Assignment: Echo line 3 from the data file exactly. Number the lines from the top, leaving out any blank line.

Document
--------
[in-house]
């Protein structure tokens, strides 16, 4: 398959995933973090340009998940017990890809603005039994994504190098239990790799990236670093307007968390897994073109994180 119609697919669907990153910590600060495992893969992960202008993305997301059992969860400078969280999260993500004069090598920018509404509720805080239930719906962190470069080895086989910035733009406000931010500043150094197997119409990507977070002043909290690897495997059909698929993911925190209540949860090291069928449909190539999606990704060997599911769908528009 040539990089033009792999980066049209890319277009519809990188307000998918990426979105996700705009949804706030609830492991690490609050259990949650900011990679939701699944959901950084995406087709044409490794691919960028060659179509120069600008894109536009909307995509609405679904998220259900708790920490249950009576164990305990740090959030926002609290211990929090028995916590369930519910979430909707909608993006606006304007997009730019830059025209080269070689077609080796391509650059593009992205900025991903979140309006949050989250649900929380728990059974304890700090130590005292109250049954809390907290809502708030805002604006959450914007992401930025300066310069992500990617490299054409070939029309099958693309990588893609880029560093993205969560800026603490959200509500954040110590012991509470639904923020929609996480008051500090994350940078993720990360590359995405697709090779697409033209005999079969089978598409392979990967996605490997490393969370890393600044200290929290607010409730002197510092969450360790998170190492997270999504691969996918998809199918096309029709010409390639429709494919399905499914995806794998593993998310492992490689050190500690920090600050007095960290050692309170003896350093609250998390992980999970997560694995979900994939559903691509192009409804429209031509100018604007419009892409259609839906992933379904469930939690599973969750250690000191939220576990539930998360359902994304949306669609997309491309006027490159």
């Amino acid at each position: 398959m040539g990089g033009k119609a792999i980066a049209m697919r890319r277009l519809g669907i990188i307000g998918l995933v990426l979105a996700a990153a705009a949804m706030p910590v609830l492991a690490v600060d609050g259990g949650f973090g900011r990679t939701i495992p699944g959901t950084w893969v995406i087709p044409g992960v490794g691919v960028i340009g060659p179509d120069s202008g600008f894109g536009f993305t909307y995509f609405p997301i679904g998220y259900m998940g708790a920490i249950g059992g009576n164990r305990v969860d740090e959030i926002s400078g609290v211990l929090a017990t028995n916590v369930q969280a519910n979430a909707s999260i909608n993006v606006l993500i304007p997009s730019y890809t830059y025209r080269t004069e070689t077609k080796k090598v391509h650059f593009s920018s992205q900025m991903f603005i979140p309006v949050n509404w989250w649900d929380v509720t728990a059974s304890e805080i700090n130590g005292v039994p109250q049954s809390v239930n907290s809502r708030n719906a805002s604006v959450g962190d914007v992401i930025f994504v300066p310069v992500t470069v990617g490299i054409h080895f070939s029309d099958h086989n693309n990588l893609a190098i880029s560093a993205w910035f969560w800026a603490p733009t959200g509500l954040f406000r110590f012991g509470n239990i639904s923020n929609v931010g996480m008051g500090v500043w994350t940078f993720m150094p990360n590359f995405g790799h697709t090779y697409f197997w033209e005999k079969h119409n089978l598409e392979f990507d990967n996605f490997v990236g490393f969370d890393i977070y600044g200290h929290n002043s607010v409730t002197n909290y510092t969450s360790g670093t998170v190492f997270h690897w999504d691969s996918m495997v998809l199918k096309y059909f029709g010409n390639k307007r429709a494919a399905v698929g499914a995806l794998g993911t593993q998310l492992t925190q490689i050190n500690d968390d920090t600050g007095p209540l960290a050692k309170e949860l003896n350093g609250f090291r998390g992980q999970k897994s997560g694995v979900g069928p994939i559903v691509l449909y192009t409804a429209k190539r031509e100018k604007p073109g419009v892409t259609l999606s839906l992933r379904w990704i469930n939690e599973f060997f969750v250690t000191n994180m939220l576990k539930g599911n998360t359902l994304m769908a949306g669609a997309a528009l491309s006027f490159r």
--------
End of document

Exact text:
């Amino acid at each position: 398959m040539g990089g033009k119609a792999i980066a049209m697919r890319r277009l519809g669907i990188i307000g998918l995933v990426l979105a996700a990153a705009a949804m706030p910590v609830l492991a690490v600060d609050g259990g949650f973090g900011r990679t939701i495992p699944g959901t950084w893969v995406i087709p044409g992960v490794g691919v960028i340009g060659p179509d120069s202008g600008f894109g536009f993305t909307y995509f609405p997301i679904g998220y259900m998940g708790a920490i249950g059992g009576n164990r305990v969860d740090e959030i926002s400078g609290v211990l929090a017990t028995n916590v369930q969280a519910n979430a909707s999260i909608n993006v606006l993500i304007p997009s730019y890809t830059y025209r080269t004069e070689t077609k080796k090598v391509h650059f593009s920018s992205q900025m991903f603005i979140p309006v949050n509404w989250w649900d929380v509720t728990a059974s304890e805080i700090n130590g005292v039994p109250q049954s809390v239930n907290s809502r708030n719906a805002s604006v959450g962190d914007v992401i930025f994504v300066p310069v992500t470069v990617g490299i054409h080895f070939s029309d099958h086989n693309n990588l893609a190098i880029s560093a993205w910035f969560w800026a603490p733009t959200g509500l954040f406000r110590f012991g509470n239990i639904s923020n929609v931010g996480m008051g500090v500043w994350t940078f993720m150094p990360n590359f995405g790799h697709t090779y697409f197997w033209e005999k079969h119409n089978l598409e392979f990507d990967n996605f490997v990236g490393f969370d890393i977070y600044g200290h929290n002043s607010v409730t002197n909290y510092t969450s360790g670093t998170v190492f997270h690897w999504d691969s996918m495997v998809l199918k096309y059909f029709g010409n390639k307007r429709a494919a399905v698929g499914a995806l794998g993911t593993q998310l492992t925190q490689i050190n500690d968390d920090t600050g007095p209540l960290a050692k309170e949860l003896n350093g609250f090291r998390g992980q999970k897994s997560g694995v979900g069928p994939i559903v691509l449909y192009t409804a429209k190539r031509e100018k604007p073109g419009v892409t259609l999606s839906l992933r379904w990704i469930n939690e599973f060997f969750v250690t000191n994180m939220l576990k539930g599911n998360t359902l994304m769908a949306g669609a997309a528009l491309s006027f490159r």